7 Q3. How well are the drug-related support needs of homeless drug users staying in emergency hostels/ shelters being met? The amount of drug-related support that participants received from hostels varied greatly. Some hostels provided a diverse range of treatment and harm reduction services (including opioid prescribing, needle exchange, sharps bins, key-worker support, group work, overdose prevention, and advice on groin injection). Others provided little drug treatment and support in house but worked closely with external specialist addiction services (including mobile needle exchanges) or criminal justice services to ensure that residents received the drug-related support they needed. Some hostels, however, seemed to provide no drug-related support at all. Individuals living in these services either sought help with their drug use independently or accessed no assistance. When hostels did provide drug-related support, this was usually accepted and appreciated. In particular, individuals liked having key workers to whom they could talk openly and honestly about their drug use and other problems, and they especially liked key workers who were themselves ex users and so understood their lives and problems. When drugrelated support was not offered, residents usually felt that it meant that staff did not care about them. Some also expressed concern that they had to hide or deny their drug use within the hostel because staff would watch and monitor them rather than try to help them. 7

8 Informal support was noted as important. Maintaining relationships with friends, partners and family had a positive effect in controlling drug use. When hostels appeared to create barriers to these relationships, residents felt frustrated and resentful towards staff. Q4. What are the broader non-drug support needs of homeless drug users living in emergency hostels/ shelters? Aside from direct assistance with their drug use, individuals identified a wide range of other support needs. These related to: Housing and storage e.g. needing a roof in a safe and comfortable environment, somewhere to store their belongings (including injecting equipment), help with housing benefit, assistance with move-on to independent living. Education, training and employment - e.g. accessing education and training opportunities, help with job searching. Mental health problems - e.g. assistance with or treatment for mental health problems, including counselling or psychotherapy. Physical health problems e.g. wound care, HCV. Emotional needs e.g. privacy, stability, feeling safe, secure, respected. Social and family issues e.g. friendship, companionship, support in seeing children. Practical and financial needs e.g. debt advice, money management, paying bills, budgeting, form filling. 8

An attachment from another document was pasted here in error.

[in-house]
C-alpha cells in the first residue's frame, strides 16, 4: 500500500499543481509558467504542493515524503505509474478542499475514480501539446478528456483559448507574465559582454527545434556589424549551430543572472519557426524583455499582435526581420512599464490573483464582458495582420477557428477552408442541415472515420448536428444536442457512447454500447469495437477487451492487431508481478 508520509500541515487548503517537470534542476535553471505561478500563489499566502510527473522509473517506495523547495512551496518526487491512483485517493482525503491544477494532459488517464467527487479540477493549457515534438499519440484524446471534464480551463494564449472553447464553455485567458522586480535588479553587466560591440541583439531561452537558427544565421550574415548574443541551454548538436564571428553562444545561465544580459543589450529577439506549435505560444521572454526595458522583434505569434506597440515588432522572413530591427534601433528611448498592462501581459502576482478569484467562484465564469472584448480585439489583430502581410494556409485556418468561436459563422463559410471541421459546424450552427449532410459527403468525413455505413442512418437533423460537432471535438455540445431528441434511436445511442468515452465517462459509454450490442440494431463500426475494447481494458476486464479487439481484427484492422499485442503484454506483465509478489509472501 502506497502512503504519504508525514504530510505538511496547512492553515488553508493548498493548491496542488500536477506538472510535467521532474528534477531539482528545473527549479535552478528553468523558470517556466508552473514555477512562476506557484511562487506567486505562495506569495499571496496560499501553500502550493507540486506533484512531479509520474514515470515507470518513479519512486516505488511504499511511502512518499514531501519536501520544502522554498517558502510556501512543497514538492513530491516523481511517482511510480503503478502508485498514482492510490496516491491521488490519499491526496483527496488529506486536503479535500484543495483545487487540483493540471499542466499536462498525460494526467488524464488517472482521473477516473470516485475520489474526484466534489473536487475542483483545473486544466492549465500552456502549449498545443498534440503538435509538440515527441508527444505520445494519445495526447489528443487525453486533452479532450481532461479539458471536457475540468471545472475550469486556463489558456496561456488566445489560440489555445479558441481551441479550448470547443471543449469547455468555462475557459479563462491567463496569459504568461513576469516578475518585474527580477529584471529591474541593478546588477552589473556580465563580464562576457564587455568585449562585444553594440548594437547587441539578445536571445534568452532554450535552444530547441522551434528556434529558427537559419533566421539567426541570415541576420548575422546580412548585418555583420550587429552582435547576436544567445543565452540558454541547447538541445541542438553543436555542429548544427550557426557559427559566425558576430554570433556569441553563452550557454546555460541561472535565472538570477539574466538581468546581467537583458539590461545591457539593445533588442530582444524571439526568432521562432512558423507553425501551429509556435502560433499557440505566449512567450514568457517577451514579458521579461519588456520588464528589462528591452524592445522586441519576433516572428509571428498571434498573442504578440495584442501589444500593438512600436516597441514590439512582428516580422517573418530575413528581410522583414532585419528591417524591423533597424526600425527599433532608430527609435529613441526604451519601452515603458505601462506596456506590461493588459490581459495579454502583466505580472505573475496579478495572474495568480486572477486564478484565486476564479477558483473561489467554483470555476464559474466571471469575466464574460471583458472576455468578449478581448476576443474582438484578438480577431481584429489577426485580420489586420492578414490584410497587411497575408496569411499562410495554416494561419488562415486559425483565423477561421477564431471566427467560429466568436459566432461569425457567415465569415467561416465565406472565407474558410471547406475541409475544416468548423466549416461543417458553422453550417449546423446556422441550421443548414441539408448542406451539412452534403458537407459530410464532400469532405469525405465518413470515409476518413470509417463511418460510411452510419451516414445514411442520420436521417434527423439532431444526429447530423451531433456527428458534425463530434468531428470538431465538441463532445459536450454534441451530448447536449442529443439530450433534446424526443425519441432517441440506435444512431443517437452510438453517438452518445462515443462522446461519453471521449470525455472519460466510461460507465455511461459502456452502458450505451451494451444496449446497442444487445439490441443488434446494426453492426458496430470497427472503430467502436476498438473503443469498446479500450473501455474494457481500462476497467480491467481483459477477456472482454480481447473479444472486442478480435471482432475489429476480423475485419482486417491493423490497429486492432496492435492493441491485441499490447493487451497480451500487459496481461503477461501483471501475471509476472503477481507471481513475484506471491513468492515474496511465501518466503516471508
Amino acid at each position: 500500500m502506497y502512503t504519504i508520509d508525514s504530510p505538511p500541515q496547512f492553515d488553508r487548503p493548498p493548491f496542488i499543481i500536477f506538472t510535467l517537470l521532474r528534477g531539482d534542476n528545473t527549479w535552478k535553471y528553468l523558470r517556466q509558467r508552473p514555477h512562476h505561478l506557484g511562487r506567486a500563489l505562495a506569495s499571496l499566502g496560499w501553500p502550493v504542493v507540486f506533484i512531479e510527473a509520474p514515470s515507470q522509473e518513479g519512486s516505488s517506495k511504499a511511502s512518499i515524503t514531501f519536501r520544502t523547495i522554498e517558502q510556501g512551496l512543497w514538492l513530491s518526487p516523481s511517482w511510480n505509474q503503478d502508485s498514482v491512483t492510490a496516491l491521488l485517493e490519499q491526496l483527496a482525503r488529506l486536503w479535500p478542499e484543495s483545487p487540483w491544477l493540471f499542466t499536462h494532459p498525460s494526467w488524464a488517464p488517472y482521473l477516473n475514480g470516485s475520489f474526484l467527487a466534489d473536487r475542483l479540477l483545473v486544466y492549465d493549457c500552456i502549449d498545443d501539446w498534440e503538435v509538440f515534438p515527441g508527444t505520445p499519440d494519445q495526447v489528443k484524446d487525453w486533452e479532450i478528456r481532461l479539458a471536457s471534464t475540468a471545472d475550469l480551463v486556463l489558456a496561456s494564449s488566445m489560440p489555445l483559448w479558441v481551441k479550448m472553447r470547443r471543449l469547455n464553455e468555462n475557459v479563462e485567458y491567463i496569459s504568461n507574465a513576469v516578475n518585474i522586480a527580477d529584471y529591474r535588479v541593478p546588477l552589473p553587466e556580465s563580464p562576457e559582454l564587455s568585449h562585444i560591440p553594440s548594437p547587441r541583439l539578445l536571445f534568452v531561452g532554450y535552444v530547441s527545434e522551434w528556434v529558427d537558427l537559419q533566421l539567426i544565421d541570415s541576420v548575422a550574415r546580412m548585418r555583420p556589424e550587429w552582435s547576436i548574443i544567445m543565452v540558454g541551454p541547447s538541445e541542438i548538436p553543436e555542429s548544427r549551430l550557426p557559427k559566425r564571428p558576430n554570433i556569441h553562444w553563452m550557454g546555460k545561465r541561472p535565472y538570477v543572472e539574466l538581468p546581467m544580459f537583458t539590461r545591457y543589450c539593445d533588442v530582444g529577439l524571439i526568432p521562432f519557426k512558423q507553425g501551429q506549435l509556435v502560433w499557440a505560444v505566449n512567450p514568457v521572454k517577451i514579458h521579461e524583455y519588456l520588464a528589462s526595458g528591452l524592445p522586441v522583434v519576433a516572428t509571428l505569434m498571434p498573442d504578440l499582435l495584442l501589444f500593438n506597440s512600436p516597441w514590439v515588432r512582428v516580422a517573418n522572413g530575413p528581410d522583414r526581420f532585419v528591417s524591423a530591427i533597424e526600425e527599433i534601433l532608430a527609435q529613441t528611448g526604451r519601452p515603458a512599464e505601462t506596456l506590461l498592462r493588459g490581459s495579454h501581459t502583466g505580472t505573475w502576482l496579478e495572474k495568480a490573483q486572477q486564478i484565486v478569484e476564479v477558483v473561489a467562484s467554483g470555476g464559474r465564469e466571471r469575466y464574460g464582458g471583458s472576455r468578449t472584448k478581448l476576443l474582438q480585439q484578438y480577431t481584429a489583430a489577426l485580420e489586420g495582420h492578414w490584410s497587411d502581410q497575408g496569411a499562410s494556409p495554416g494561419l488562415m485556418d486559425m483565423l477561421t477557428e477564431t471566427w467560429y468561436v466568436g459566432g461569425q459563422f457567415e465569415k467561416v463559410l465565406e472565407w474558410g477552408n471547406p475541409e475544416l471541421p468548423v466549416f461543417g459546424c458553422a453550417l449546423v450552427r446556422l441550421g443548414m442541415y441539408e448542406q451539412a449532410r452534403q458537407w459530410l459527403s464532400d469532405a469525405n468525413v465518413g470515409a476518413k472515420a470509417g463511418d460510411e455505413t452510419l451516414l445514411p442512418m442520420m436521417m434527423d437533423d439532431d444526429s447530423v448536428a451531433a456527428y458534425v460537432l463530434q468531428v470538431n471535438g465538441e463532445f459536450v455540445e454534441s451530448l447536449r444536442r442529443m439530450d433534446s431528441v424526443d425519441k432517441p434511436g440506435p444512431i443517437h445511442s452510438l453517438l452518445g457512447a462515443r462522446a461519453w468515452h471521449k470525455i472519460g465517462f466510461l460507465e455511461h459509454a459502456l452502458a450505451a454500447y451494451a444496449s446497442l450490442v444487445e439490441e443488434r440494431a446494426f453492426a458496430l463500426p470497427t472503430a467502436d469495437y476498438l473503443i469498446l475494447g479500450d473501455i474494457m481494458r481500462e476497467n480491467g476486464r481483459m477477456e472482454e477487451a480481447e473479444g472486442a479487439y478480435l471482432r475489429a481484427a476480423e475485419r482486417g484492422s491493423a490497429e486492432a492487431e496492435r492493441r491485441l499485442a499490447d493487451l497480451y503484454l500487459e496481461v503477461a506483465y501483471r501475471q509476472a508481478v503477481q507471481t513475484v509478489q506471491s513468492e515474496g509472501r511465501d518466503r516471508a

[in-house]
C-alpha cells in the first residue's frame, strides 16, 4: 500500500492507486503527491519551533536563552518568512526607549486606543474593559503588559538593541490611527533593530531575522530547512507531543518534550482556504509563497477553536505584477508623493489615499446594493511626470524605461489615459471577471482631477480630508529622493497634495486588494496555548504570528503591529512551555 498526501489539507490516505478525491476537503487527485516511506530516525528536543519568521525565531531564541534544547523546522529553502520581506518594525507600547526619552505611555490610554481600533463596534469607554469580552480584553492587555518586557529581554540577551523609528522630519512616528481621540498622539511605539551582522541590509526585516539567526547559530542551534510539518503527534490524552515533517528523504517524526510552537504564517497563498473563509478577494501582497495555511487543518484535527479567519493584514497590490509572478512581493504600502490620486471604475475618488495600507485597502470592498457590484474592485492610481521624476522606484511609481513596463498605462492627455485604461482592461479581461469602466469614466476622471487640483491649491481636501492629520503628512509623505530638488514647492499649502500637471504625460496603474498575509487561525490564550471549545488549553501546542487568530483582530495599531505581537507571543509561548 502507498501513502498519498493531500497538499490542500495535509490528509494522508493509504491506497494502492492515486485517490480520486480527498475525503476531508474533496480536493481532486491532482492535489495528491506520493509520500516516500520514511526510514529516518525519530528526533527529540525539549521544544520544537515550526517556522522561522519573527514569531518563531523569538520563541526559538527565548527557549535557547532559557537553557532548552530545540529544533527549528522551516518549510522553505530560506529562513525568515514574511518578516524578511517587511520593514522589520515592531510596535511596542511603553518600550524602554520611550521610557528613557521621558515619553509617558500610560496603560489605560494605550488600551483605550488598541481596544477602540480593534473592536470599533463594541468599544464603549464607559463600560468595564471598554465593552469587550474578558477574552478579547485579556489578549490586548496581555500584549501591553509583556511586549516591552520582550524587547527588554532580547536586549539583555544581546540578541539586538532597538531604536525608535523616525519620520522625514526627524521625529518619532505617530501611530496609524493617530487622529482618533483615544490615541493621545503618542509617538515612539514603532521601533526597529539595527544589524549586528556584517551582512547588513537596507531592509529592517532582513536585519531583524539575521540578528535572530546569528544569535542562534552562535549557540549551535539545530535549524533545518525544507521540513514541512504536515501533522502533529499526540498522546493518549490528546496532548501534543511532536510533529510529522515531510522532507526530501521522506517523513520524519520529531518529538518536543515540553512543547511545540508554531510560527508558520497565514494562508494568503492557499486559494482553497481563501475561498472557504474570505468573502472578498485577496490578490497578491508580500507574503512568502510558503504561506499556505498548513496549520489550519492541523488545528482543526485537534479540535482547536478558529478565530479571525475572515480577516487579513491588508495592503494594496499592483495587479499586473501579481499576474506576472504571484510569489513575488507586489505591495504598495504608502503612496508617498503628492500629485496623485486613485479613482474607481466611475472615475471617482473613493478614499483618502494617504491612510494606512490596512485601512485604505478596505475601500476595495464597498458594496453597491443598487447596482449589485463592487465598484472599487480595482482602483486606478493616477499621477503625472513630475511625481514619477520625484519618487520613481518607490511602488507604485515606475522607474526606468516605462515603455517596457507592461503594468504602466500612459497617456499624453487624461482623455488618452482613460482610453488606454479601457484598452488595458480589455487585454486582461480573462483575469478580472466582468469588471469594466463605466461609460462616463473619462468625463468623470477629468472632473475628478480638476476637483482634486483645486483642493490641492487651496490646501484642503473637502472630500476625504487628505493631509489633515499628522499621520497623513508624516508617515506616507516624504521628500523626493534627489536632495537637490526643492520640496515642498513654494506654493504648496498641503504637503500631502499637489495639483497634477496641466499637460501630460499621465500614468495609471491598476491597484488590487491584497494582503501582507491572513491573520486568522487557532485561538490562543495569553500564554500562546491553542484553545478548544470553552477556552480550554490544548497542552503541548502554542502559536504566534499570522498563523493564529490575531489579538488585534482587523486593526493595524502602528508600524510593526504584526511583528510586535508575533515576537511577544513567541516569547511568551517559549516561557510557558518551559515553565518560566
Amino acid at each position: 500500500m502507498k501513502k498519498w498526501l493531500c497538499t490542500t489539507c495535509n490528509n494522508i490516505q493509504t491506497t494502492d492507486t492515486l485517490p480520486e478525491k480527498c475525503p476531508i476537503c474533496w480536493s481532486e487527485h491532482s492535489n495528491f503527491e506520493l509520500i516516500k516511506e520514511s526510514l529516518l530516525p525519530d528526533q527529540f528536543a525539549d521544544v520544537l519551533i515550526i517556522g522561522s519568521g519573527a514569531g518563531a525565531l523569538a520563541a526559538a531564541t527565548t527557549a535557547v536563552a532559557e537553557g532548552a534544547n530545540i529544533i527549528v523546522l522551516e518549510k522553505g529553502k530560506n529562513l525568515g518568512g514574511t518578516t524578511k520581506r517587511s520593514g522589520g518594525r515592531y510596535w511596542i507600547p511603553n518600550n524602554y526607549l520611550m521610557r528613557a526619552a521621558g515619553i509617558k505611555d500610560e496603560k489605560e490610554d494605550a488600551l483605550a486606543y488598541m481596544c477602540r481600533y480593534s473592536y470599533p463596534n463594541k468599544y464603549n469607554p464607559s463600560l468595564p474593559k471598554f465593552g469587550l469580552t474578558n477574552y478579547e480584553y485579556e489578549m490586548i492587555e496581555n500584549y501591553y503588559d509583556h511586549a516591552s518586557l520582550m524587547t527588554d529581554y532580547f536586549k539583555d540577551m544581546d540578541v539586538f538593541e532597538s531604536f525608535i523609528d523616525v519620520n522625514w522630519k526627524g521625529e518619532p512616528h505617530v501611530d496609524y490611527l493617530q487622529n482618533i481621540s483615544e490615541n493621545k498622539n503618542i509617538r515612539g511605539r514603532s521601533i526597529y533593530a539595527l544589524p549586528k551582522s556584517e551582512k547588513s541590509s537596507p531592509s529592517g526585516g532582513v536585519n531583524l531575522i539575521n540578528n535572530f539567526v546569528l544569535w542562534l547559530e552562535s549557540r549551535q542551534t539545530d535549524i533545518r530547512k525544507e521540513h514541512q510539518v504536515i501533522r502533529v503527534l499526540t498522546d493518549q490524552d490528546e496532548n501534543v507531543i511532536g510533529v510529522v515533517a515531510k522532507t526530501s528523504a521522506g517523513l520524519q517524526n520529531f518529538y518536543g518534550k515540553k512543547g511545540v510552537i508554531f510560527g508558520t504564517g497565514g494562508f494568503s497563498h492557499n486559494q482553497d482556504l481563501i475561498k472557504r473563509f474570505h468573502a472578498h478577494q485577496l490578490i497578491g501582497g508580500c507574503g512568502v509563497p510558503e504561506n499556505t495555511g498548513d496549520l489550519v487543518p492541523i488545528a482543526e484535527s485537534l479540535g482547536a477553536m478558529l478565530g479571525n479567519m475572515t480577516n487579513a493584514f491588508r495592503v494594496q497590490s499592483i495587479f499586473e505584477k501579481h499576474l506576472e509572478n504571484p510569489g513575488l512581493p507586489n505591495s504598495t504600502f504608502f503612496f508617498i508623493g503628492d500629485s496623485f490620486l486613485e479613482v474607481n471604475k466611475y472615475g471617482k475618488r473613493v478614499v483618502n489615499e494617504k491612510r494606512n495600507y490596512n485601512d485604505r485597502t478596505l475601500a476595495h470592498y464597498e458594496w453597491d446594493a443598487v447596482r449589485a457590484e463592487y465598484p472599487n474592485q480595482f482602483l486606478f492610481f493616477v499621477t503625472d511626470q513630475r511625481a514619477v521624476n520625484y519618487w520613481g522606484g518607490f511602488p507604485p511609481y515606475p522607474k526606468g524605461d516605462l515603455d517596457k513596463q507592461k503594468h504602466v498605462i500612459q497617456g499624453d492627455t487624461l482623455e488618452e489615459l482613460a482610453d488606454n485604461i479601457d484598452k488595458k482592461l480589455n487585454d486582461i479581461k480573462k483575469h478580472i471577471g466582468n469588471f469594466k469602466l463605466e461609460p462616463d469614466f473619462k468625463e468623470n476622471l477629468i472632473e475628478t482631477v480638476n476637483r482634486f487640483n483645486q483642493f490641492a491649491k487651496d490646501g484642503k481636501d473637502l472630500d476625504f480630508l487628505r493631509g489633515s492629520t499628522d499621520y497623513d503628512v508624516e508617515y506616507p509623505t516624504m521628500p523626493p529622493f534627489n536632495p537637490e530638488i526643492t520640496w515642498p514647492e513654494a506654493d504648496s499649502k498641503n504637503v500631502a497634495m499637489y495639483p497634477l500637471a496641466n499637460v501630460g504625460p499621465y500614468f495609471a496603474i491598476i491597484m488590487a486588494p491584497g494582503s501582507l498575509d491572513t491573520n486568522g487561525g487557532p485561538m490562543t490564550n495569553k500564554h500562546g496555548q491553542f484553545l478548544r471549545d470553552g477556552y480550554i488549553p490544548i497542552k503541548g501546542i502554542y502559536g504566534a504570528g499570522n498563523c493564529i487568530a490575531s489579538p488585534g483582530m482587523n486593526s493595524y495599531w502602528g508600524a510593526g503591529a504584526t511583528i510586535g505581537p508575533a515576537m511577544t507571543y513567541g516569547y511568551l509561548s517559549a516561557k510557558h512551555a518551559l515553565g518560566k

9 Legal problems e.g. legal and criminal justice advice. Basic needs e.g. food, access to bathing facilities, clean clothes, a place to sleep and rest. Q5. How well are the broader support needs of homeless drug users staying in emergency hostels/ shelters being met? Residents also said that hostels varied widely in terms of the nature and quality of non-drug related assistance they offered. For example, some provided new or well-maintained buildings and facilities and well-lit, nicely furnished rooms, with homely touches such as plants and pictures. Many also had warm, friendly and caring staff who were respectful and always happy to listen to what residents wanted to say. Collectively, this produced a welcoming atmosphere that helped residents to feel relaxed and settled. In contrast, other hostels were described as prison-like, dirty, poorly maintained, noisy, depressing and frightening places, where violence, bullying, theft, sexual harassment and intimidation routinely occurred. Some hostels only provided communal sleeping spaces without proper beds or bedding and some served poor quality food that residents said was of low nutritional value. Sometimes all visitors, including residents established partners, were barred and strict curfews and early morning wake-up calls regulated the day. Residents also reported that staff in some hostels were thoughtless and even engaged in unprofessional behaviours, such as drug taking, drug dealing, buying stolen goods, and having sexual relationships with service users. 9

10 Some participants said that they preferred to sleep on the streets rather than in hostels as they felt safer, could sleep better, and were able to be with partners and pets. Others, however, felt that hostels were always safer than sleeping on the streets. Generally, residents were grateful for, and appreciated, any form of non-drug related support that hostels gave them even if this was simply shelter and regular food. Q6. How might the drug-related and broader support needs of homeless drug users be better met by emergency hostels/ shelters? Residents suggested many ways of improving hostels to better meet their needs. These included: More drug-related support (treatment, harm reduction and relapse prevention) within hostels and greater efforts to refer residents onto external specialist drug services whenever their needs could not be met in house. More training for hostel staff so that those working in hostels understand and can better help those who have problems with drugs and alcohol. Less use of low paid agency staff who often don t have the commitment to working with residents. Greater efforts to ensure that hostel staff treat drug users with respect and dignity, listen to their problems and behave professionally towards them. 10